Hello Tim Schafer! Hi! You don’t know me, we’ve never met. I saw you once at the Develop Conference in Brighton, but you wouldn’t have recognised me because I immediately ran in the opposite direction, giggling.
Hello! So, now the Kickstarter’s over, I just thought it’d be nice to chip in my two cents about point and clicks. I really hope this doesn’t come across as anything other than idle meandering advice; obviously I’d never deign to lecture you of all people on making adventures, but, as you’re presumably aware: it’s the future now.
Hark! at all the flying cars and robots. Things sure have changed since Day of the Tentacle and Full Throttle and whatever that one with the pirates was.
As someone who has made two well-received, top-selling, award-winning old-school, LucasArts-esque point and clicks in the last 5 years or so, I thought it might be nice to impart what I learned from the experience, and what I garnered from the feedback I’ve received. HERE’S FACTS:
People these days have a very low tolerance for tough puzzles. When I was stuck in Day of the Tentacle, you know what I did? I fucking well sat there and damn well worked it out. What was the alternative? Calling George Lucas’ hints line in America for twenty minutes? No chance. Click everything until something different happens, or pixel hunt every screen by sweeping the mouse back-and-forth. That’s what we had to do, and it put hair on my chest. Nerd hair, admittedly, but it still totally counts.
Now, obviously the core of point-and-click adventures is the puzzles, and a good hard puzzle is satisfying. Personally, I wouldn’t change a thing. But I’ve learned that signposting is extremely helpful – back in the day, “memory requirements” meant you had to fall back on “I can’t do that!” or “That’s not going to work” as the stock response for the majority of duff clicks. These days, you’re pretty much free of that limitation. So nudges in the right direction when the player’s practically right are much appreciated.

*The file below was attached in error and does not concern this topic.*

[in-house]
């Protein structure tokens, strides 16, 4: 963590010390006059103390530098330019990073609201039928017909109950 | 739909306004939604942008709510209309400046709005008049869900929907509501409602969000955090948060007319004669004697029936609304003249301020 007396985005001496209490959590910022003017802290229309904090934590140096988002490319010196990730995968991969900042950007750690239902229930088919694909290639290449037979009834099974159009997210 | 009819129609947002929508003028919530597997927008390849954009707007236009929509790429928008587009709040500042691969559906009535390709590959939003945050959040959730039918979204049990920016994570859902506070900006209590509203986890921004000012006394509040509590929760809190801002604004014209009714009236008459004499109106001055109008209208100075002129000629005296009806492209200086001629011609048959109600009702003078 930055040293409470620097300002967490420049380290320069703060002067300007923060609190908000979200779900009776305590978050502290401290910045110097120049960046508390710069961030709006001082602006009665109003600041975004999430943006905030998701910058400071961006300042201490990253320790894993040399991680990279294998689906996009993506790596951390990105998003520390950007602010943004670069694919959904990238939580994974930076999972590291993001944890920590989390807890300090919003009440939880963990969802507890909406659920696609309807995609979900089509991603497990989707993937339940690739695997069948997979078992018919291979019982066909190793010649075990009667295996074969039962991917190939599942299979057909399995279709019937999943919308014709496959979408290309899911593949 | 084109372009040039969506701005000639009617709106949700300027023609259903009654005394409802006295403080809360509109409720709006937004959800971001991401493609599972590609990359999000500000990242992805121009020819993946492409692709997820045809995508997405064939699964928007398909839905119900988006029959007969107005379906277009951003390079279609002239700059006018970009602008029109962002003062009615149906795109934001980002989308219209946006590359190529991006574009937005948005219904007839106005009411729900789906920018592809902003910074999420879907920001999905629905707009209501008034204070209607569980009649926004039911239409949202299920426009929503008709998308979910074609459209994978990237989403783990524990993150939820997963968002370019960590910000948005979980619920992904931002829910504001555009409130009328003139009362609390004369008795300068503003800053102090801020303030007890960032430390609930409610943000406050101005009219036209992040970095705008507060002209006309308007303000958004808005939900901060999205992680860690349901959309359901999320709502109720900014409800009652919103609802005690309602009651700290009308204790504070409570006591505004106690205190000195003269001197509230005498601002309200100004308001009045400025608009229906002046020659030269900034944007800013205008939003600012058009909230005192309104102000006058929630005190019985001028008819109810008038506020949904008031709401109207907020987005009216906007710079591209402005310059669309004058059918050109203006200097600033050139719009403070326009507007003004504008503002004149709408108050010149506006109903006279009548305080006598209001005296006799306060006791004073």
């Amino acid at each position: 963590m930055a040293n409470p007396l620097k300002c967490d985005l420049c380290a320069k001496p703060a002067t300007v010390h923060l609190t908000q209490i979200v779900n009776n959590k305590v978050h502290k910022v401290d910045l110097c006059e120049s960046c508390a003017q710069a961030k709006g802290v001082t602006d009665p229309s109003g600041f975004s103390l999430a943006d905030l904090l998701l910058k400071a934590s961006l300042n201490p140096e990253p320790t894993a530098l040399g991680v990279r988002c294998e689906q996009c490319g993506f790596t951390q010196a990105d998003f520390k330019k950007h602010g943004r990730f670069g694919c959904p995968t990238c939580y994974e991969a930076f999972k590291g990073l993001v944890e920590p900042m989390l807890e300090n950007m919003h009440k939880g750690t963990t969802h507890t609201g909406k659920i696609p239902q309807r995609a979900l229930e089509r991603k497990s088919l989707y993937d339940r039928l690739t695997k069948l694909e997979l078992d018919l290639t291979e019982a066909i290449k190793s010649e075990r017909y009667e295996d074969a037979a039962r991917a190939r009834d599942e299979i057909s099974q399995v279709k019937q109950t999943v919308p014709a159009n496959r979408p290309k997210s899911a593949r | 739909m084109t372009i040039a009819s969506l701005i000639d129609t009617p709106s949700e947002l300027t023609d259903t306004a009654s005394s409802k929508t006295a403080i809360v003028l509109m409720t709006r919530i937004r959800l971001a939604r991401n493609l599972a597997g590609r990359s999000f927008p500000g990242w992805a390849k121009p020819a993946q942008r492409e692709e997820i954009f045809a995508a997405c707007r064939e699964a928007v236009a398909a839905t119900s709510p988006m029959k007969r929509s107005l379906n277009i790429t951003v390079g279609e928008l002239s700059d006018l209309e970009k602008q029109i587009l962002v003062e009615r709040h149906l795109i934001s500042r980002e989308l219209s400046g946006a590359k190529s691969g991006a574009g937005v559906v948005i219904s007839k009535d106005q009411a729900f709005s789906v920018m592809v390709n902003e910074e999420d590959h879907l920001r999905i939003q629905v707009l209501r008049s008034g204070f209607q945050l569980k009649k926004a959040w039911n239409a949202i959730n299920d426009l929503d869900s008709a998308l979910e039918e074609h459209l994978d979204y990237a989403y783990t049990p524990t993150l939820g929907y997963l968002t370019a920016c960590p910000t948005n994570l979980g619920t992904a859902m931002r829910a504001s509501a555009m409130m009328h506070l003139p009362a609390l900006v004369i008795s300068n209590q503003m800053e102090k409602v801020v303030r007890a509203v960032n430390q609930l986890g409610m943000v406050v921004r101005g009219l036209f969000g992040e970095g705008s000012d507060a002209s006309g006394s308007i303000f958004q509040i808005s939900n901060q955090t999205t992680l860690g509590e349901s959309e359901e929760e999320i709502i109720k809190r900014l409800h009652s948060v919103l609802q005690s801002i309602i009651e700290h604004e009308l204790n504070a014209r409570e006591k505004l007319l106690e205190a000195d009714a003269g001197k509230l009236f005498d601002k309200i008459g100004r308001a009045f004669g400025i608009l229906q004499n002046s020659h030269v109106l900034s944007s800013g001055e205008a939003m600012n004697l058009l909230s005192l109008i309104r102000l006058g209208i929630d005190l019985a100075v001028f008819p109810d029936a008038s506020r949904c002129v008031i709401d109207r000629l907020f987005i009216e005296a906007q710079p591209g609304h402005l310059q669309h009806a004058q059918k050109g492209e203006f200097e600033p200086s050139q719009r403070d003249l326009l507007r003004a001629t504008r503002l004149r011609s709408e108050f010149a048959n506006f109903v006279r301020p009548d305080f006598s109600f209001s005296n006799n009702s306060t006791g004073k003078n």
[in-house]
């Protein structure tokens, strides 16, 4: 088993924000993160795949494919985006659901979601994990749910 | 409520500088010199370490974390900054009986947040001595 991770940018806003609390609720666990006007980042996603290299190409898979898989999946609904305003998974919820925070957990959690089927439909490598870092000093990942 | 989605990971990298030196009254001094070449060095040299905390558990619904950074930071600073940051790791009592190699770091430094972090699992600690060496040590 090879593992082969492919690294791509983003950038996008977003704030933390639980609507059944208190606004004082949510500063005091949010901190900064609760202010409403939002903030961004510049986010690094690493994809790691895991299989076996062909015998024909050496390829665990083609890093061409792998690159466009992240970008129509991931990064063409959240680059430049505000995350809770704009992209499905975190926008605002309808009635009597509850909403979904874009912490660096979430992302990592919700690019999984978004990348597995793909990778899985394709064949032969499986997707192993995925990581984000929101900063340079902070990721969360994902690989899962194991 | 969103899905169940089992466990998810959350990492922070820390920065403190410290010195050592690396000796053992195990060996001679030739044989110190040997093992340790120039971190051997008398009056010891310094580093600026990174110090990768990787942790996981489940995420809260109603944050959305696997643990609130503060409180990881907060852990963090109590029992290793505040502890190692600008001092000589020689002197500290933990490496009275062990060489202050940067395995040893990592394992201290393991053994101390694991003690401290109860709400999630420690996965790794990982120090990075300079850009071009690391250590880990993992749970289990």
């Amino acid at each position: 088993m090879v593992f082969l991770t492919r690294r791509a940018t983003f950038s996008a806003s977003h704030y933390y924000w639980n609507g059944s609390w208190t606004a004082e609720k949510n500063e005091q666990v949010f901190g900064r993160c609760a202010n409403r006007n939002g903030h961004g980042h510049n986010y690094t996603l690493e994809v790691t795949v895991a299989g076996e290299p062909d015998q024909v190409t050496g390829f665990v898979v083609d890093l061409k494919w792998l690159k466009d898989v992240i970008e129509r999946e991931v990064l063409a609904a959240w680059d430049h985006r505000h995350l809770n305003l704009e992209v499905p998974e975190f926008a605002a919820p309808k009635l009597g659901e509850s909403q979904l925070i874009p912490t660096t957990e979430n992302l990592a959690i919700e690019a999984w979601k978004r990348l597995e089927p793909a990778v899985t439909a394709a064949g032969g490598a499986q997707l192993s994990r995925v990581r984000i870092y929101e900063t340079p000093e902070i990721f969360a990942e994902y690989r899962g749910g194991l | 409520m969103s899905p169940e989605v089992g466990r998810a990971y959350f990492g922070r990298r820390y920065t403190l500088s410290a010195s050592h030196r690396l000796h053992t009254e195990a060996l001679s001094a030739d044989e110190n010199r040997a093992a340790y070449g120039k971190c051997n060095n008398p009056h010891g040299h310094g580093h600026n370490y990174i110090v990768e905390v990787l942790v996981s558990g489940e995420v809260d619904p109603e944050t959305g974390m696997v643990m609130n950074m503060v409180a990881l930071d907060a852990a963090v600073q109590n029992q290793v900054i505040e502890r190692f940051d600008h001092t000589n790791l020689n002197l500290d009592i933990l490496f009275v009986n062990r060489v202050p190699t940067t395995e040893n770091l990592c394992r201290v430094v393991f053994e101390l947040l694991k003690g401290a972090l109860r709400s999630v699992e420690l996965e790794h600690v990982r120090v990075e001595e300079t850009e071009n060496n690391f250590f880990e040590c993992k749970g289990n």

It boils down to this: just be aware that the joys of The Internet meant lots of people play point and clicks in one window, with a walkthrough open in another, because the ease of it has turned them into big cheaty cheats.
I reckon if anyone was using [clever technology] to track when people stop playing point-and-clicks, it’d turn out they all save and switch off with the introduction of a huge, sweeping area to explore. Suddenly loads of new people to talk to, new puzzles to identify… eugh. It’s probably also where people never bother coming back to the game. It’s daunting! Smaller, tighter, densely-packed areas with minimal to-ing and fro-ing are where it’s at. People loved the quick travel map in Time Gentlemen, Please! Walking around is for idiots.
Finally, and possibly most-importantly: the role of the auteur in adventures is key. When I was playing Full Throttle, there was a personal relationship between you and I. You, at the time, were presumably not aware of this. I knew that solving puzzles wasn’t necessarily about logic, or doing the right thing, it was about what walls you as a designer had chosen to put up. Your brain, your rules.
That’s what makes those games so special, and I’m aware it’s what people like about the Dan and Ben games – they’re clearly about us, and written by us. Whatever stupid logic exists is our stupid logic, and people who play the games often email me like we’re old friends, because they know who I am though the game. It’s what made DoTT so great, and it’s why you’ve found such support through Kickstarter, and I reckon it’s vitally important Double Fine Adventure is largely your game, with your big lovely mucky fingerprints all over it.